We’re so excited to share our crafts together – our partner artisans are experts in natural dyes, backstrap weaving, embroidery, making ikat designs, and more.  But it’s no surprise that it can be challenging to think outside of the box in the rural context, especially for tactile and visual traditions like in textiles.  So, we thought – why not come together and share our ideas in beautiful Guatemala, and have fun while at it?

Our artisan partners are happy to share their traditional craft techniques, and they’re also looking forward to hearing about different experiences and ideas, especially with textiles.  We’ll be hosting workshops to facilitate creative idea exchange in a safe space for all of us to come together and take part in a true and real kind of cultural exchange that we can all relate to as Makers.

Who can participate?

Anyone crafty and creative is encouraged to come. Obviously weavers, embroiderers, and seamstresses have a lot to directly contribute to rural artisans, but also I think it’s really interesting to hear from people with experience in other techniques that are not prevalent in Guatemala, such as quilting, knitting, block printing, shibori, sashiko, or leaf printing.  Skills such as color theory, presentation of products, and simple photography could also all be very helpful, so please feel free to reach out, whether you’re an active “maker” or not. I think we all have something to contribute and can learn from each other.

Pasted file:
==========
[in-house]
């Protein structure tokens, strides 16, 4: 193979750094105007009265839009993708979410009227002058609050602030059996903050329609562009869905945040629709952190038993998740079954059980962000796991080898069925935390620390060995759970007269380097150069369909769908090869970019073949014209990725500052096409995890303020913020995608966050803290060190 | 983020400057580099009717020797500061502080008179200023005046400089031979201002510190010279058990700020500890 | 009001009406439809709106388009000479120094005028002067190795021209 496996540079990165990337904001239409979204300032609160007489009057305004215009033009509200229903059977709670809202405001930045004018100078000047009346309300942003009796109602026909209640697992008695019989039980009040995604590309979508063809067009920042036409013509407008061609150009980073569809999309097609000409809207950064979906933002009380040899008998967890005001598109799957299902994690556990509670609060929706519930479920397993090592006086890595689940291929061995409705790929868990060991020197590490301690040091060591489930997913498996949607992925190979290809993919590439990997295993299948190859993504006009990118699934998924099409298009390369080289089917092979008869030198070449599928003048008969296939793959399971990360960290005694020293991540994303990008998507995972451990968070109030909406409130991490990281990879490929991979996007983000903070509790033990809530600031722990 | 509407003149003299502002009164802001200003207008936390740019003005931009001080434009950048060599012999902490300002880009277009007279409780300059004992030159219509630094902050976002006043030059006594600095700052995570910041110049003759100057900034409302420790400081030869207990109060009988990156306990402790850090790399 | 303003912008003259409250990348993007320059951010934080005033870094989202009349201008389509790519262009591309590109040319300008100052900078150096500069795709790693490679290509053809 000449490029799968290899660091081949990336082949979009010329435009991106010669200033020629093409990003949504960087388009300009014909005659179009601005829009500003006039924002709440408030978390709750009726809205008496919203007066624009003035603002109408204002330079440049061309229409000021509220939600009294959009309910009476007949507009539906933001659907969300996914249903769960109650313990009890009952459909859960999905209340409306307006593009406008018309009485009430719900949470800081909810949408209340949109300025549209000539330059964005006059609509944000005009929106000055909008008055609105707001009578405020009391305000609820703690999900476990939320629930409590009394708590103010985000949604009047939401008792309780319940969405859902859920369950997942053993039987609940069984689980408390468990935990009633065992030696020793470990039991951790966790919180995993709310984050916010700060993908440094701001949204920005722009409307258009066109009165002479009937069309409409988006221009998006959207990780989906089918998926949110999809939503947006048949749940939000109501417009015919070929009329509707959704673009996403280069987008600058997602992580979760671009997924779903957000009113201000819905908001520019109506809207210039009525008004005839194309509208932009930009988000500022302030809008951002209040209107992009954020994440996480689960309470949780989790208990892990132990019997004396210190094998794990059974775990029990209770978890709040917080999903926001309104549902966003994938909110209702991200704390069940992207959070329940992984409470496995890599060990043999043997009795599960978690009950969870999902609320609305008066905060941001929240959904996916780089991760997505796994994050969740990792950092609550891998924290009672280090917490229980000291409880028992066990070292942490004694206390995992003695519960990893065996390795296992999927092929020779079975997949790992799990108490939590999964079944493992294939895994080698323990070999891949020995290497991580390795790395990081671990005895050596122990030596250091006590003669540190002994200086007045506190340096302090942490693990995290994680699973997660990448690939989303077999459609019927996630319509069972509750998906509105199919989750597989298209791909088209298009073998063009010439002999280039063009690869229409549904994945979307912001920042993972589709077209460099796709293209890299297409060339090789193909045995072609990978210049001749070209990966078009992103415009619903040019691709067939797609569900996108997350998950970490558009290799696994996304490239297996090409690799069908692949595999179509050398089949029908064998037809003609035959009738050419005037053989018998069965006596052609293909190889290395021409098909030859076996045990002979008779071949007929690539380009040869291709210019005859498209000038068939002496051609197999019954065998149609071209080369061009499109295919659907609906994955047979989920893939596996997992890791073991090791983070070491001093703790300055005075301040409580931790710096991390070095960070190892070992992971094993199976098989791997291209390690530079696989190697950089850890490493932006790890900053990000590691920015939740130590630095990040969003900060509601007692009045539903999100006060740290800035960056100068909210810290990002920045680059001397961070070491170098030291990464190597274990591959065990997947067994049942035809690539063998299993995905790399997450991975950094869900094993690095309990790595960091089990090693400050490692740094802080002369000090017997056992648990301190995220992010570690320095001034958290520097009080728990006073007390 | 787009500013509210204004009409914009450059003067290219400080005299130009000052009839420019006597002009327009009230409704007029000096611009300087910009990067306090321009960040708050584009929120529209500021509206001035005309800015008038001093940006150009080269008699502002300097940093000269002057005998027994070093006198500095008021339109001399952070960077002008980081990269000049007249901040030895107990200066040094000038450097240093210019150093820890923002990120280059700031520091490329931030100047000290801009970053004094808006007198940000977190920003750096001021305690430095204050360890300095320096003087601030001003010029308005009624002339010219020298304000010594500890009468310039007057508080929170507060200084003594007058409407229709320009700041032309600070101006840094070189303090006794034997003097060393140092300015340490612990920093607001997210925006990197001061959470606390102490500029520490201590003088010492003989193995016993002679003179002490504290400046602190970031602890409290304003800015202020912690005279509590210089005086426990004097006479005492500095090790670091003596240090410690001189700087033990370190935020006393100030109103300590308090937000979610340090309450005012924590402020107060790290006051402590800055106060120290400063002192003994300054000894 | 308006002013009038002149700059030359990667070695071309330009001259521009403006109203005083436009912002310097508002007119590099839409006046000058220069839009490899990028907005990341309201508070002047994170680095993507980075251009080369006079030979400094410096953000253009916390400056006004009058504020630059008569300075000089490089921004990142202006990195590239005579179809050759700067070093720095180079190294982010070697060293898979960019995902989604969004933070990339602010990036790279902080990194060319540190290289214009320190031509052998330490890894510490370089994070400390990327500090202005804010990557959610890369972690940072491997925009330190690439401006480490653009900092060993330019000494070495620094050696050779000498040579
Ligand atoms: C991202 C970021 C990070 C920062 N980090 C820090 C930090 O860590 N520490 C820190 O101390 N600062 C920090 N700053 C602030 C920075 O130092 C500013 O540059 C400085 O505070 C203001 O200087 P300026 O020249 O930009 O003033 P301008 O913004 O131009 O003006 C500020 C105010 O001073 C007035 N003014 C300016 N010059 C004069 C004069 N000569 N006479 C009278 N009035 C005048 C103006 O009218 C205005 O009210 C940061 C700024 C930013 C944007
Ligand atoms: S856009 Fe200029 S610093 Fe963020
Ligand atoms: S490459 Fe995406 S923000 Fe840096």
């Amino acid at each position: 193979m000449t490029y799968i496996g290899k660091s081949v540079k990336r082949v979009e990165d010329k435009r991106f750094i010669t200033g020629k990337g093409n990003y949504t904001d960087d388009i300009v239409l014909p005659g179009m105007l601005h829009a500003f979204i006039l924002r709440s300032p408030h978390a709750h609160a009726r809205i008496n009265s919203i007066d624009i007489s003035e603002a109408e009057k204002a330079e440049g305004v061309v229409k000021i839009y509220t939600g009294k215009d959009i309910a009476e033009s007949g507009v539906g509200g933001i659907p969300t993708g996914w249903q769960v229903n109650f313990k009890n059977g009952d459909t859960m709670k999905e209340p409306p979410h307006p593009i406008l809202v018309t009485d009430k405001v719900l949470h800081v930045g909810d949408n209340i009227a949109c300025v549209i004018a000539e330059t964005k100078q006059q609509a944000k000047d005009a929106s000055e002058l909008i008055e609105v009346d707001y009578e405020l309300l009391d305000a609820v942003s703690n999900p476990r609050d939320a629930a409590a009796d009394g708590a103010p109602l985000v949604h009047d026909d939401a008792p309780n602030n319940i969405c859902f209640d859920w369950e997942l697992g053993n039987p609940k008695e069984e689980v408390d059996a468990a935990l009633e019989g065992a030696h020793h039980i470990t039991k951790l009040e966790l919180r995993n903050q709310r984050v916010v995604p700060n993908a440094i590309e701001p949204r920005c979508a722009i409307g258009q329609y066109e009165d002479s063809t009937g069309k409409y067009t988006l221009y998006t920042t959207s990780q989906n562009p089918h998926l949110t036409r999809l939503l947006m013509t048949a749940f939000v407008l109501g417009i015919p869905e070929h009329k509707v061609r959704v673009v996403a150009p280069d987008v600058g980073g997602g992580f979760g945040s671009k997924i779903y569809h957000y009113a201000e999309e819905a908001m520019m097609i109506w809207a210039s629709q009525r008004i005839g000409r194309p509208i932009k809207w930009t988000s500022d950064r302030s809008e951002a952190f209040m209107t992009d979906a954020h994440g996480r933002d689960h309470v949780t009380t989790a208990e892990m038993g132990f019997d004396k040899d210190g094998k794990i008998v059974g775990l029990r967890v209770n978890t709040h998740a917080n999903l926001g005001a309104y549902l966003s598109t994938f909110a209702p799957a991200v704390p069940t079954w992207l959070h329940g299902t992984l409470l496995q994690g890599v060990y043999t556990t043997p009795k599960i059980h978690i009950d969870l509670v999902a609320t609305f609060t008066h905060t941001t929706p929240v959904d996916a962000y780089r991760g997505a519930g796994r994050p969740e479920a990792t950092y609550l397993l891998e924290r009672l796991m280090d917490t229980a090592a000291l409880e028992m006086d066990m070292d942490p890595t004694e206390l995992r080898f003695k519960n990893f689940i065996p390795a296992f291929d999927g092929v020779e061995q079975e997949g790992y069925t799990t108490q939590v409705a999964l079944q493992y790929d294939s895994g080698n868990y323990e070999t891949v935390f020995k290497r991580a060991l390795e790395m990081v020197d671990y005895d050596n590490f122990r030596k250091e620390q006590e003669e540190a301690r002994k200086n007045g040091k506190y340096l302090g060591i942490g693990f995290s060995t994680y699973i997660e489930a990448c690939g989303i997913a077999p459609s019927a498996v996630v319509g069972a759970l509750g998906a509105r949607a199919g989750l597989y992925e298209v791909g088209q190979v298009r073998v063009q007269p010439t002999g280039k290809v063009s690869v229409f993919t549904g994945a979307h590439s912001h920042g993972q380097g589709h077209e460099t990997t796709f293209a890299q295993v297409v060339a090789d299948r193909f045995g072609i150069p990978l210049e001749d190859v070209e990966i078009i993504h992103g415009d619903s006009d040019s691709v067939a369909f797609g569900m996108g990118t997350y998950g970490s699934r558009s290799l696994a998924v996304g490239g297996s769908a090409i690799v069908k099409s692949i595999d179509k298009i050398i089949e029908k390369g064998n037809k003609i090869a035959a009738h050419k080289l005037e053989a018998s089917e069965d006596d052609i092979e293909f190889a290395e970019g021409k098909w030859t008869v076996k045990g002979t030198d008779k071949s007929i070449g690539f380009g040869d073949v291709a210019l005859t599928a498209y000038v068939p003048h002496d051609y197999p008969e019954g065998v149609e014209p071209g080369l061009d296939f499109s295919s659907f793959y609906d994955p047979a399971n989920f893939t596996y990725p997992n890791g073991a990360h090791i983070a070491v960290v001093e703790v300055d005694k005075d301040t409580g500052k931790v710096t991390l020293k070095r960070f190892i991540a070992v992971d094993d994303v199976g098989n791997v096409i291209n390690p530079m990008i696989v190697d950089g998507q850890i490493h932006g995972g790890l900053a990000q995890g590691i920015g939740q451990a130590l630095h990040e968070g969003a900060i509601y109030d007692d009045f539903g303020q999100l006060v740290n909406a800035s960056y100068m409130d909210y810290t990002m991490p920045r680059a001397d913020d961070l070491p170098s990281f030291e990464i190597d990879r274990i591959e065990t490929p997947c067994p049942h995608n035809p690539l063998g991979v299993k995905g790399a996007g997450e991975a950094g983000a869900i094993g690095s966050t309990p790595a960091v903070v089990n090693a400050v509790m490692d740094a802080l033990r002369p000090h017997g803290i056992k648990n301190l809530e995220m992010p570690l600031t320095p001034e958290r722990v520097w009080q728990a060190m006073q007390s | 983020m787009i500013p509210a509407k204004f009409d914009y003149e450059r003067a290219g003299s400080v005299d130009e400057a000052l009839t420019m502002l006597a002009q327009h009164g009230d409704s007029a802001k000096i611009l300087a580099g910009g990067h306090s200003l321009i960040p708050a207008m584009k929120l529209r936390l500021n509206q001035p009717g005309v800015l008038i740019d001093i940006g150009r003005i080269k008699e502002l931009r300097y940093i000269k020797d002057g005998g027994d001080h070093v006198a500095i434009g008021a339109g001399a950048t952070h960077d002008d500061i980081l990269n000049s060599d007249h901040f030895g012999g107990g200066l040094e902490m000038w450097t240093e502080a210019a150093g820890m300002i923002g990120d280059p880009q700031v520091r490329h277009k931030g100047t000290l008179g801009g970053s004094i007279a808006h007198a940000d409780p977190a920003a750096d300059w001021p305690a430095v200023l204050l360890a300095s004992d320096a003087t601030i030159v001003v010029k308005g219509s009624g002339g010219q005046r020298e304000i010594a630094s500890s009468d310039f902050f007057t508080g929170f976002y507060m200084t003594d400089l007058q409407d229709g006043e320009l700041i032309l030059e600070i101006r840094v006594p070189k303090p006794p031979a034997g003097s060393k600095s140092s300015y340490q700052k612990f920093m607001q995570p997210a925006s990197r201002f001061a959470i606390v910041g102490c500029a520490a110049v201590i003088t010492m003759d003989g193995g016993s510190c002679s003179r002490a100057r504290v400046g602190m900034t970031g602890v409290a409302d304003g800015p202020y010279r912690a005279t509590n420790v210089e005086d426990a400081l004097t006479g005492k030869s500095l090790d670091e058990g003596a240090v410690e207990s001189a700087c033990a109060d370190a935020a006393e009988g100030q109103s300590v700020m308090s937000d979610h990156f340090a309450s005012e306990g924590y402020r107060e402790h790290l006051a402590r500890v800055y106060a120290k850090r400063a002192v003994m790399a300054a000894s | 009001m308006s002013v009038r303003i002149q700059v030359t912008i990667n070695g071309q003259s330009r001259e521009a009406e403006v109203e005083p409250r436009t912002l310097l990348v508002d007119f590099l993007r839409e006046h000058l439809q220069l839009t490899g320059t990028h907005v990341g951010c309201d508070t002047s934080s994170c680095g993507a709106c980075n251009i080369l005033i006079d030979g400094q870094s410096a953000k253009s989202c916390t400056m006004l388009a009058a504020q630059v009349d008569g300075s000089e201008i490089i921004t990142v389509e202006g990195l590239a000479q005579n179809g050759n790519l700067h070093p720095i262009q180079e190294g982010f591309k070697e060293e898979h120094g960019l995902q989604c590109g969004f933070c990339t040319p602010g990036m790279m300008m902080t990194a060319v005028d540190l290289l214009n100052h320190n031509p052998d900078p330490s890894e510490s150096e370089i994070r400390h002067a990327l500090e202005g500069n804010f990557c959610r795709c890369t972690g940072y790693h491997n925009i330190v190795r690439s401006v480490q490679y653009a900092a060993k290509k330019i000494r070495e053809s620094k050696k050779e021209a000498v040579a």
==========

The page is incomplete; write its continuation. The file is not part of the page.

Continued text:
How much will it cost, can what can you expect?

I’ll be leading the small group through Guatemala, together with my mother, Aiko Kobayashi, who has been a textile tour guide for over two decades.  We’re excited to add this creative twist, further enhancing both the visitors’ and the artisans’ experiences and making sure that local communities benefit in a meaningful way.  We’re currently taking sign-ups for the trip, with two available itineraries starting at only $1800.  For more details, please go to our website and/or email me.

Isn’t it great when an idea is just all-around good, benefiting everyone involved?  That’s how we feel about this new branch of Kakaw Designs.  Supporting our partner artisans even more while at the same time enhancing participants’ travel experiences in an ethical and sustainable way through exchanges based on common interests as Makers of the world.  We’re so excited to get our creative juices flowing, together.

Mari Gray